The Amazon Rainforest
The Amazon Rainforest is the largest rainforest on the planet, so it can be expected that is an ideal place for a wildlife photography trip. It covers 5.5 square million kilometers, that is about 40% of South America! And just take a look at these stats, the Amazon Rainforest includes 40,000 plant species, 1,300 bird species, 3,000 types of fish, 430 mammals and 2.5 million different insects…talk about diversity. Expect to see poison dart frogs, kinkajous, jaguars, macaws, dolphins, tamarins, anacondas, and maybe even some piranhas if you dip into the river! The southern portion of the Amazon also borders another famous area called The Pantanal. The Pantanal is the world’s largest wetland and it is one of the best places to view jaguars and we are excited to offer a workshop there next year. If you have seen the unique photos of jaguars stalking and hunting caiman, it was most likely taken in The Pantanal.
Yellowstone National Park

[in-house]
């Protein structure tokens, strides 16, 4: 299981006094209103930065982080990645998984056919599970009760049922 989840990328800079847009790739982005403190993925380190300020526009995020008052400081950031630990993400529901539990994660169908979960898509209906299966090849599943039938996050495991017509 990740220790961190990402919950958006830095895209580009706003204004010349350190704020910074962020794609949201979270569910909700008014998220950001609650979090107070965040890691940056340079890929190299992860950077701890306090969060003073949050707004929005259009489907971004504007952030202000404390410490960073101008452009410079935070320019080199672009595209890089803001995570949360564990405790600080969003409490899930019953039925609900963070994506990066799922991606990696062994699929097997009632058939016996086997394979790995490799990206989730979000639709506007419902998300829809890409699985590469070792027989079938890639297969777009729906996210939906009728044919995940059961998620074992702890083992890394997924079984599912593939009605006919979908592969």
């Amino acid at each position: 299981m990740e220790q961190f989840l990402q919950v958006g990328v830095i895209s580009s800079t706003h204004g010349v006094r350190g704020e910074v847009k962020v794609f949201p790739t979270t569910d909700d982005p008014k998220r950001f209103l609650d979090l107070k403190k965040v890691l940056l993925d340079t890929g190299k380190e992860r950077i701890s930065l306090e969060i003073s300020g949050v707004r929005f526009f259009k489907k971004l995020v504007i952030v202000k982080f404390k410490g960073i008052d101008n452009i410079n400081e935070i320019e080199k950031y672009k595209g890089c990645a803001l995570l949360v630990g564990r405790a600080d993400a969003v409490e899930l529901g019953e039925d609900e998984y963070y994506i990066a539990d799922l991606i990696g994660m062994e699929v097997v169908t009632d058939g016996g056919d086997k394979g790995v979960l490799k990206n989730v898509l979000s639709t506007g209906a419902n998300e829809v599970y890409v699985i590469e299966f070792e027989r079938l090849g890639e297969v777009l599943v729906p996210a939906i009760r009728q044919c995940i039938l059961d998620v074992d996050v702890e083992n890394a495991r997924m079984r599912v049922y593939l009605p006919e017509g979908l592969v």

Alaska takes the cake for best wildlife spot in the United States, but the lower 48 is not a slouch either. Yellowstone National Park and the Greater Yellowstone Ecosystem expand across three states, Wyoming, Montana, and Idaho. It has the highest density of mammal species in the lower 48 and remains one of the best places in the US to view bears, both brown and black. Yellowstone offers so much more though. It is one of the best places to see bison herds and you are sure to get stuck in a ‘bison jam’, remember bison have the right of way. Yellowstone also saw the reintroduction of wolves back in 1995. Wolves now thrive in the park and Yellowstone is a great place to see them, although you might need to seriously dedicate some time to it. The wolf packs of Yellowstone are iconic and have been subject to much scientific research. If you are looking for a wildlife destination a little closer to home (for us living in the US), look no further than Yellowstone National Park, it is good in all seasons.